Easter Egg Price Wars Result in Modest Discounts

A broken Icelandic easter egg and the candy inside it.

The price of Easter eggs has gone down in the last couple of weeks as stores compete with pricing strategies. The cheapest chocolate treats can be found in Bónus, Extra and Krónan, while the most expensive eggs are in 10-11, Iceland and Krambúðin, Vísir reports.

In Iceland, Easter eggs are topped with a figurine, most often a yellow chick, and filled with candy along with a piece of paper with a proverb written on it. They are a ubiquitous part of Easter festivities among Icelandic families.

Big difference between stores

The Icelandic Confederation of Labour (ASI) has reviewed the prices of Easter eggs and found that the lowest prices have gone done by a few percentage points. On March 8, Heimkaup lowered their prices, with Extra, Bónus and Króna following suit.

The three stores where prices remain unusually high are 10-11, where the Easter eggs cost on average a whopping 40% more than the lowest prices, and Iceland and Krambúðin with a 38% and 37% deviation respectively. The biggest difference was on the price of a small “lava egg” from candy company Góa, which cost ISK 140 [$1, €0.90] in Krónan, but ISK 249 [$1.81, €1.70] in 10-11.

Bónus leads the way

Bónus consistently had the lowest prices, according to ASI’s review. Of the 34 Easter eggs under review in Bónus, the store sold 28 of them at the lowest price. Extra sold 34 of their 48 eggs at the lowest price, while Heimkaup sold 32 of the 46 eggs reviewed at the lowest price.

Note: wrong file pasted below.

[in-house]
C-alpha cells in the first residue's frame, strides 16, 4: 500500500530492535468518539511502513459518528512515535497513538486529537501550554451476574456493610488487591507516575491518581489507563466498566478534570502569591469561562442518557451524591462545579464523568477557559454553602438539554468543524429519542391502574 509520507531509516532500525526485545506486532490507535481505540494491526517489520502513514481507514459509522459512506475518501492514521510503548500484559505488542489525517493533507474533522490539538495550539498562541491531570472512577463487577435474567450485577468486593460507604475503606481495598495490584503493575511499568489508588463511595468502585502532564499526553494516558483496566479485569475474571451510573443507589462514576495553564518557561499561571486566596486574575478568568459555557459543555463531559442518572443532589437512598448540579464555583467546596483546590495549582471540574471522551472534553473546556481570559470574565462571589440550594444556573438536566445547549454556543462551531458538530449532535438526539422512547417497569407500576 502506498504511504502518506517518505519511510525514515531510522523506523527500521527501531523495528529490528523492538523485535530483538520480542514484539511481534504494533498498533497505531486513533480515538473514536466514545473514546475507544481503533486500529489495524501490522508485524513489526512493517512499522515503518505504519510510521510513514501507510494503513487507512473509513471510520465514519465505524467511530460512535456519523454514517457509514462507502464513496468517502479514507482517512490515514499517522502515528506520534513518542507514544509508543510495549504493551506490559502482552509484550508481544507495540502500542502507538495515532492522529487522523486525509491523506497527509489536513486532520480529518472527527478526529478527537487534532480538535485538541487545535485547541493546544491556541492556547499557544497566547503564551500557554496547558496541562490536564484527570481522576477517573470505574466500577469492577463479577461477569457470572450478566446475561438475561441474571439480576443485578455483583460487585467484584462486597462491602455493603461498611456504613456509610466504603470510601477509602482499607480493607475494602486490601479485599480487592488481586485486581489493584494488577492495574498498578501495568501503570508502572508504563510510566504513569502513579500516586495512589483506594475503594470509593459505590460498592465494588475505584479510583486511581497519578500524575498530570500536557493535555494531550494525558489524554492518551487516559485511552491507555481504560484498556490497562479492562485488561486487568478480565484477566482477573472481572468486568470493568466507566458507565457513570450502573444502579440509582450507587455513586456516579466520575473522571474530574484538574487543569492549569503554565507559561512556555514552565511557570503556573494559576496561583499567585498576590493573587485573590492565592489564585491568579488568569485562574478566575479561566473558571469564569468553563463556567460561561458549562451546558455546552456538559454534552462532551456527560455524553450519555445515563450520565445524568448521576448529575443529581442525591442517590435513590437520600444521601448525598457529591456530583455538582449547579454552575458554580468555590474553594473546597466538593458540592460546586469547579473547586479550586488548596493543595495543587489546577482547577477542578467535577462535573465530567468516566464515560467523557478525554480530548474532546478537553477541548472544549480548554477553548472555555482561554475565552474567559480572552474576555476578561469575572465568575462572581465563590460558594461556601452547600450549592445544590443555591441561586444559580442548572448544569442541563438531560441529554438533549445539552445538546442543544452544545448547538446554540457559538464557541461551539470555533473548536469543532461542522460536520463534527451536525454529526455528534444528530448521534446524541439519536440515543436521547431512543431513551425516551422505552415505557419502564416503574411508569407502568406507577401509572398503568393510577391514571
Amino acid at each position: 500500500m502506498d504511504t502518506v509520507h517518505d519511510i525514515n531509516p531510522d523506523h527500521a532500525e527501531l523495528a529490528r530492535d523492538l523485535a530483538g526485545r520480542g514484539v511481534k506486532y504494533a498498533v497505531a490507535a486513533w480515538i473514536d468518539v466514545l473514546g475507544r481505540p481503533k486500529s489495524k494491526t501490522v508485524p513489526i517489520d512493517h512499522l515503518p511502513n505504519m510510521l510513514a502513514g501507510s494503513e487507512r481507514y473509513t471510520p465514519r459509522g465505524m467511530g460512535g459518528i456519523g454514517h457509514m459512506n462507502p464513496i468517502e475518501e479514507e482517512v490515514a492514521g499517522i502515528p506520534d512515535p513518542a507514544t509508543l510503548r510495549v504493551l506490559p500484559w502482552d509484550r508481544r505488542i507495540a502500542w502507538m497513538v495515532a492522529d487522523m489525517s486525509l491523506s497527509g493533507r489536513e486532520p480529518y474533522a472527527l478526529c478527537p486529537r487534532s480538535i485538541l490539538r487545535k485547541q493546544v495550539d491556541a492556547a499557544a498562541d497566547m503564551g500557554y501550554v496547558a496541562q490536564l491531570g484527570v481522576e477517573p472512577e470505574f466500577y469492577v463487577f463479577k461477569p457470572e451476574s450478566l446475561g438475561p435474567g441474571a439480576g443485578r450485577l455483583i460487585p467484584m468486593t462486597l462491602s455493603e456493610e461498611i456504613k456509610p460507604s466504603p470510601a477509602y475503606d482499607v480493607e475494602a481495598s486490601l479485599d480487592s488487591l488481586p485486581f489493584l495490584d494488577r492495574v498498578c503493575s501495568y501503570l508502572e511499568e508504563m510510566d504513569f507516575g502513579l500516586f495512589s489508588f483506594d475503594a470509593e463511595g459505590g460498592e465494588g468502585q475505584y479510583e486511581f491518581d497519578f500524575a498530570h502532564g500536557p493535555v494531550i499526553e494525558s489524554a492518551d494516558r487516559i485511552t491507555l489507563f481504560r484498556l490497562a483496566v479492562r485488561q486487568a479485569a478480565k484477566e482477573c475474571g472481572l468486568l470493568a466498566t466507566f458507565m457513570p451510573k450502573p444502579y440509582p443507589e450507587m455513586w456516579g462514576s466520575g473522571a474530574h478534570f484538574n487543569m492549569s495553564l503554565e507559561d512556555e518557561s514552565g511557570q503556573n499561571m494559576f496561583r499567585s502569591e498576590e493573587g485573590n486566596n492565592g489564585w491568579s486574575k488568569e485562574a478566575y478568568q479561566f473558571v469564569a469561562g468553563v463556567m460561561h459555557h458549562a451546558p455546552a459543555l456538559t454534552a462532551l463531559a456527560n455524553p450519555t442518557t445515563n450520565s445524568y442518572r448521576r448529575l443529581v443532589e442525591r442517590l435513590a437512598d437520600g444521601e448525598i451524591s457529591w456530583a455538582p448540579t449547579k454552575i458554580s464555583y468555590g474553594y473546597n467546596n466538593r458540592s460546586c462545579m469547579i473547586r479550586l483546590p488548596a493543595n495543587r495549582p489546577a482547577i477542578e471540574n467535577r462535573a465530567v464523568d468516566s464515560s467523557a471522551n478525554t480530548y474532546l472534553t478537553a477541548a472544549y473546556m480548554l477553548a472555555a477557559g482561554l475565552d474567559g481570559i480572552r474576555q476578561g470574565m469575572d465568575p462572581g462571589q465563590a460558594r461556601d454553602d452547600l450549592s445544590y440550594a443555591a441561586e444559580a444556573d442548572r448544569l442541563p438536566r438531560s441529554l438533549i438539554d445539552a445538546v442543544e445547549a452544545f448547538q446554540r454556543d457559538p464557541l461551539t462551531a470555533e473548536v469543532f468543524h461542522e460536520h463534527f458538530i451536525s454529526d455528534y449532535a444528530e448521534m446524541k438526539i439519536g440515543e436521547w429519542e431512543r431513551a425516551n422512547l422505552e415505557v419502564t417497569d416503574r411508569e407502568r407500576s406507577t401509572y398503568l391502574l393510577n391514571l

Iceland’s First Cacao Fruit Made Into Chocolate

Iceland cacao fruit

The first cacao fruit ever grown in Iceland was harvested and made into a chocolate bar recently, RÚV programme Landinn reports. It took 10 years of cultivation at the Horticultural School at Reykir for the cacao plants to mature and bear their first fruit. The dark chocolate made from the fruit at Omnom’s chocolate factory tasted surprisingly like coffee.

Unclear how cacao flower was fertilised

“Cacao plants start to blossom when they become mature around 7-10 years of age. We got the first blossoms three years ago, and since then the plants have gotten more and more blossoms. But it really surprised us when we saw the first fruit this summer,” Guðríður Helgadóttir, a horticulturist at the school told RÚV. “As far as we know, this is the first cacao fruit that has fully ripened in Iceland.”

The cacao seeds were planted at Reykir, located near Hveragerði, South Iceland, in 2013. In their natural environment, cacao plants are fertilised by tiny flies. “The flowers are tiny, and you can see that regular bees couldn’t do the job,” Guðríður explains. Since no such flies exist in Iceland, it’s not clear how the flower that grew into Iceland’s first cacao fruit was fertilised.

Smoky coffee flavour

“It’s really exciting,” said chocolatier and Omnom co-founder Kjartan Gíslason. “There are somewhat fewer beans than I’m used to seeing in a fully-ripe fruit, but considering that it’s the first cacao fruit that has grown in Iceland, it’s very normal that it’s not totally perfect in the first go, but we can definitely do something with it.”

The beans were fermented for nine days, and then taken to the Omnom chocolate factory, where they were roasted and hand-made into small dark chocolates. Guðríður was invited to taste the chocolate. She agreed with Kjartan’s analysis that the flavour was somewhat smoky and reminiscent of coffee, but said the chocolate was “really good!”

First Cocoa Bean Grown in Iceland

cacao plant iceland

The first cocoa beans ever grown in Iceland were recently harvested at the Gardening School of Reykir, making the dream of homegrown Icelandic chocolate one step closer.

Guðríður Helgadóttir, a horticulturist at the Gardening School in Reykir, stated to RÚV that cocoa plants have been cultivated for some 11 years in the banana greenhouse in Reykir, with the hope that one day a cocoa bean would grow on them. Now it seems that the years of work have paid off.